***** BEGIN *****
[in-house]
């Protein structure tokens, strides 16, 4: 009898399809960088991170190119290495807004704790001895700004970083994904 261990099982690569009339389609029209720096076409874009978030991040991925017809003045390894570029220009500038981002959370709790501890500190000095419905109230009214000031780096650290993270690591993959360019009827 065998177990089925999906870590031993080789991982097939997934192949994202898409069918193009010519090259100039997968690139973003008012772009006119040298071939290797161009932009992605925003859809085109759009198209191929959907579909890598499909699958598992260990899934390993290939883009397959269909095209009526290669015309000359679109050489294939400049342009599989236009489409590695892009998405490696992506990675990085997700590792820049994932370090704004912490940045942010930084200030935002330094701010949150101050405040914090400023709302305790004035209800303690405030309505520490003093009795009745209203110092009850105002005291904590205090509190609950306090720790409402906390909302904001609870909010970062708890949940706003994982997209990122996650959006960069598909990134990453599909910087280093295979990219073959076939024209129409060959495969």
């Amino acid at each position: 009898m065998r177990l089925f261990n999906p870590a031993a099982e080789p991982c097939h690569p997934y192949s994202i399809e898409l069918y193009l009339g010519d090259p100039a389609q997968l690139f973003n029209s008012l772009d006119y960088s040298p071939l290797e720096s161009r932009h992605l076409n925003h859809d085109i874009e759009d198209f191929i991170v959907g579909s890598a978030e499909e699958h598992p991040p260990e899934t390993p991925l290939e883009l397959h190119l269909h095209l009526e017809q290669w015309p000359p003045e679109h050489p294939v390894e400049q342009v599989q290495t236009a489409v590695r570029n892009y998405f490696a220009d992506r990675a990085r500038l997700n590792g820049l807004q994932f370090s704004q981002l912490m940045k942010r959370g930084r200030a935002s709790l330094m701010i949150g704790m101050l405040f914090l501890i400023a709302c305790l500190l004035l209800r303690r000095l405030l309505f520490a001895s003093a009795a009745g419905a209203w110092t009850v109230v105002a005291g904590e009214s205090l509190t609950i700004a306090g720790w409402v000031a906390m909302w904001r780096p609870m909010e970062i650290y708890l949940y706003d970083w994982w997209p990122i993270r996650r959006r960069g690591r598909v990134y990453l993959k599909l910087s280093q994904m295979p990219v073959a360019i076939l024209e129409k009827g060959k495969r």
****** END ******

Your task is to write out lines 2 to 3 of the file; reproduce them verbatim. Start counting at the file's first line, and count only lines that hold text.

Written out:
């Protein structure tokens, strides 16, 4: 009898399809960088991170190119290495807004704790001895700004970083994904 261990099982690569009339389609029209720096076409874009978030991040991925017809003045390894570029220009500038981002959370709790501890500190000095419905109230009214000031780096650290993270690591993959360019009827 065998177990089925999906870590031993080789991982097939997934192949994202898409069918193009010519090259100039997968690139973003008012772009006119040298071939290797161009932009992605925003859809085109759009198209191929959907579909890598499909699958598992260990899934390993290939883009397959269909095209009526290669015309000359679109050489294939400049342009599989236009489409590695892009998405490696992506990675990085997700590792820049994932370090704004912490940045942010930084200030935002330094701010949150101050405040914090400023709302305790004035209800303690405030309505520490003093009795009745209203110092009850105002005291904590205090509190609950306090720790409402906390909302904001609870909010970062708890949940706003994982997209990122996650959006960069598909990134990453599909910087280093295979990219073959076939024209129409060959495969």
């Amino acid at each position: 009898m065998r177990l089925f261990n999906p870590a031993a099982e080789p991982c097939h690569p997934y192949s994202i399809e898409l069918y193009l009339g010519d090259p100039a389609q997968l690139f973003n029209s008012l772009d006119y960088s040298p071939l290797e720096s161009r932009h992605l076409n925003h859809d085109i874009e759009d198209f191929i991170v959907g579909s890598a978030e499909e699958h598992p991040p260990e899934t390993p991925l290939e883009l397959h190119l269909h095209l009526e017809q290669w015309p000359p003045e679109h050489p294939v390894e400049q342009v599989q290495t236009a489409v590695r570029n892009y998405f490696a220009d992506r990675a990085r500038l997700n590792g820049l807004q994932f370090s704004q981002l912490m940045k942010r959370g930084r200030a935002s709790l330094m701010i949150g704790m101050l405040f914090l501890i400023a709302c305790l500190l004035l209800r303690r000095l405030l309505f520490a001895s003093a009795a009745g419905a209203w110092t009850v109230v105002a005291g904590e009214s205090l509190t609950i700004a306090g720790w409402v000031a906390m909302w904001r780096p609870m909010e970062i650290y708890l949940y706003d970083w994982w997209p990122i993270r996650r959006r960069g690591r598909v990134y990453l993959k599909l910087s280093q994904m295979p990219v073959a360019i076939l024209e129409k009827g060959k495969r």